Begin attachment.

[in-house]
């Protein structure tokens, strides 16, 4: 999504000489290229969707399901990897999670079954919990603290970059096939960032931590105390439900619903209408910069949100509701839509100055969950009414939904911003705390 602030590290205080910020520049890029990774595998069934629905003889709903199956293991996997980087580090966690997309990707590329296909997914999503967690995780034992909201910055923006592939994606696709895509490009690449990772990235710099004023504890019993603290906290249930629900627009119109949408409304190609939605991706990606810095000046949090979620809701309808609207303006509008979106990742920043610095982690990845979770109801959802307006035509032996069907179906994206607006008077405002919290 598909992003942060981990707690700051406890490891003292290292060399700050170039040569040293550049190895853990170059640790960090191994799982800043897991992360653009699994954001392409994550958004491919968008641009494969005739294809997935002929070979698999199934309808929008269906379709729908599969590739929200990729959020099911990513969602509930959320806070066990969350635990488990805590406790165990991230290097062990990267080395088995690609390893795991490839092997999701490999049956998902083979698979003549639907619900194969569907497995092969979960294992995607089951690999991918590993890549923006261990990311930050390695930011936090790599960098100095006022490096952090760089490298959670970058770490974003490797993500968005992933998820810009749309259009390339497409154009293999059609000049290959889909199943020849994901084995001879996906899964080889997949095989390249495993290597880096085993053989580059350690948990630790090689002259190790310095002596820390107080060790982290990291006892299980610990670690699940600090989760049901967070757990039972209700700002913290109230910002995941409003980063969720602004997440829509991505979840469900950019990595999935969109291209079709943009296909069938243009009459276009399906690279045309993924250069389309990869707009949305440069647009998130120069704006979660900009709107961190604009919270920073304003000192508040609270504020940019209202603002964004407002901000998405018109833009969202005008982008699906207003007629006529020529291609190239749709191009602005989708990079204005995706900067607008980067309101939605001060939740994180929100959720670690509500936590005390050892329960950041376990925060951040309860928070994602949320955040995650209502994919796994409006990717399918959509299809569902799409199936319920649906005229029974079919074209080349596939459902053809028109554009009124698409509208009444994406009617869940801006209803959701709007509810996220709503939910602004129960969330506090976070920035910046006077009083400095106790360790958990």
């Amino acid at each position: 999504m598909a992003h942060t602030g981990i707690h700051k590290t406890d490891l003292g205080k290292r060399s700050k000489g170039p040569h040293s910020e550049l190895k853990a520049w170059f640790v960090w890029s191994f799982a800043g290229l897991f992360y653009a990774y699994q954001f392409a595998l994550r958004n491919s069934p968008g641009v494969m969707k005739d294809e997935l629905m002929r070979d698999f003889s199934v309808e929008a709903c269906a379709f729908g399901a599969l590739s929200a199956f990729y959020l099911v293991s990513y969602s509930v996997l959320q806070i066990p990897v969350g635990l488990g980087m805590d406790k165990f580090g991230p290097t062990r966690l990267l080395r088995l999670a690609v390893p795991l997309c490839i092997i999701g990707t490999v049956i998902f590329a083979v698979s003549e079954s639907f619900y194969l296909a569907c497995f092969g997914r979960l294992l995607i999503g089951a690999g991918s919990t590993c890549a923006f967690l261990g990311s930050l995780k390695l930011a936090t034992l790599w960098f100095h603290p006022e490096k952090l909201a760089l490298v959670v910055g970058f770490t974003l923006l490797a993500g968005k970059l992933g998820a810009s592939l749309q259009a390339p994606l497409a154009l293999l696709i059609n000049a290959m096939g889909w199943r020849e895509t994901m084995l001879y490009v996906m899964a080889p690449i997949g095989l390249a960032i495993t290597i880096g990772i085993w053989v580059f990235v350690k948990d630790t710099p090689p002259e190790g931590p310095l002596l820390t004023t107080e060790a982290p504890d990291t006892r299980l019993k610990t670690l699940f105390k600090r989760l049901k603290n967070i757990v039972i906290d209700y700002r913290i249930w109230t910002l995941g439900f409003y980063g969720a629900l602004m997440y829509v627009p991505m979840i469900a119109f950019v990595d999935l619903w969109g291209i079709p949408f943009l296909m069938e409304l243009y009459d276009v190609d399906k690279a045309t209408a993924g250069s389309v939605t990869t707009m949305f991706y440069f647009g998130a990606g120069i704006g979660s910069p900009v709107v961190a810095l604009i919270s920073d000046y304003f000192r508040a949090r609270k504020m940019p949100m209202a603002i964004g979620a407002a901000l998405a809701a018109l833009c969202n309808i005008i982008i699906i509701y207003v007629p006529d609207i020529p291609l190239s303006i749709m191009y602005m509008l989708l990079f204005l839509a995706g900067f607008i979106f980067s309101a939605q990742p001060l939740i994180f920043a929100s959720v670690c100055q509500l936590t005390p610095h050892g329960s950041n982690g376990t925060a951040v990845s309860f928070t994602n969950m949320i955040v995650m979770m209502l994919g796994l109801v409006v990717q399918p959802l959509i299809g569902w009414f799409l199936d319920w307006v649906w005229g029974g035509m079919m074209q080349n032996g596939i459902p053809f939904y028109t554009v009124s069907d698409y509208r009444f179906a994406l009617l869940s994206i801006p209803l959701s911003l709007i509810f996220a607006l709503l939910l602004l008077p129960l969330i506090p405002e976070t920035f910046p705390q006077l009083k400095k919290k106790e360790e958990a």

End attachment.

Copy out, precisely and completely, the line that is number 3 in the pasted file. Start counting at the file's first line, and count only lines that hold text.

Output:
């Amino acid at each position: 999504m598909a992003h942060t602030g981990i707690h700051k590290t406890d490891l003292g205080k290292r060399s700050k000489g170039p040569h040293s910020e550049l190895k853990a520049w170059f640790v960090w890029s191994f799982a800043g290229l897991f992360y653009a990774y699994q954001f392409a595998l994550r958004n491919s069934p968008g641009v494969m969707k005739d294809e997935l629905m002929r070979d698999f003889s199934v309808e929008a709903c269906a379709f729908g399901a599969l590739s929200a199956f990729y959020l099911v293991s990513y969602s509930v996997l959320q806070i066990p990897v969350g635990l488990g980087m805590d406790k165990f580090g991230p290097t062990r966690l990267l080395r088995l999670a690609v390893p795991l997309c490839i092997i999701g990707t490999v049956i998902f590329a083979v698979s003549e079954s639907f619900y194969l296909a569907c497995f092969g997914r979960l294992l995607i999503g089951a690999g991918s919990t590993c890549a923006f967690l261990g990311s930050l995780k390695l930011a936090t034992l790599w960098f100095h603290p006022e490096k952090l909201a760089l490298v959670v910055g970058f770490t974003l923006l490797a993500g968005k970059l992933g998820a810009s592939l749309q259009a390339p994606l497409a154009l293999l696709i059609n000049a290959m096939g889909w199943r020849e895509t994901m084995l001879y490009v996906m899964a080889p690449i997949g095989l390249a960032i495993t290597i880096g990772i085993w053989v580059f990235v350690k948990d630790t710099p090689p002259e190790g931590p310095l002596l820390t004023t107080e060790a982290p504890d990291t006892r299980l019993k610990t670690l699940f105390k600090r989760l049901k603290n967070i757990v039972i906290d209700y700002r913290i249930w109230t910002l995941g439900f409003y980063g969720a629900l602004m997440y829509v627009p991505m979840i469900a119109f950019v990595d999935l619903w969109g291209i079709p949408f943009l296909m069938e409304l243009y009459d276009v190609d399906k690279a045309t209408a993924g250069s389309v939605t990869t707009m949305f991706y440069f647009g998130a990606g120069i704006g979660s910069p900009v709107v961190a810095l604009i919270s920073d000046y304003f000192r508040a949090r609270k504020m940019p949100m209202a603002i964004g979620a407002a901000l998405a809701a018109l833009c969202n309808i005008i982008i699906i509701y207003v007629p006529d609207i020529p291609l190239s303006i749709m191009y602005m509008l989708l990079f204005l839509a995706g900067f607008i979106f980067s309101a939605q990742p001060l939740i994180f920043a929100s959720v670690c100055q509500l936590t005390p610095h050892g329960s950041n982690g376990t925060a951040v990845s309860f928070t994602n969950m949320i955040v995650m979770m209502l994919g796994l109801v409006v990717q399918p959802l959509i299809g569902w009414f799409l199936d319920w307006v649906w005229g029974g035509m079919m074209q080349n032996g596939i459902p053809f939904y028109t554009v009124s069907d698409y509208r009444f179906a994406l009617l869940s994206i801006p209803l959701s911003l709007i509810f996220a607006l709503l939910l602004l008077p129960l969330i506090p405002e976070t920035f910046p705390q006077l009083k400095k919290k106790e360790e958990a």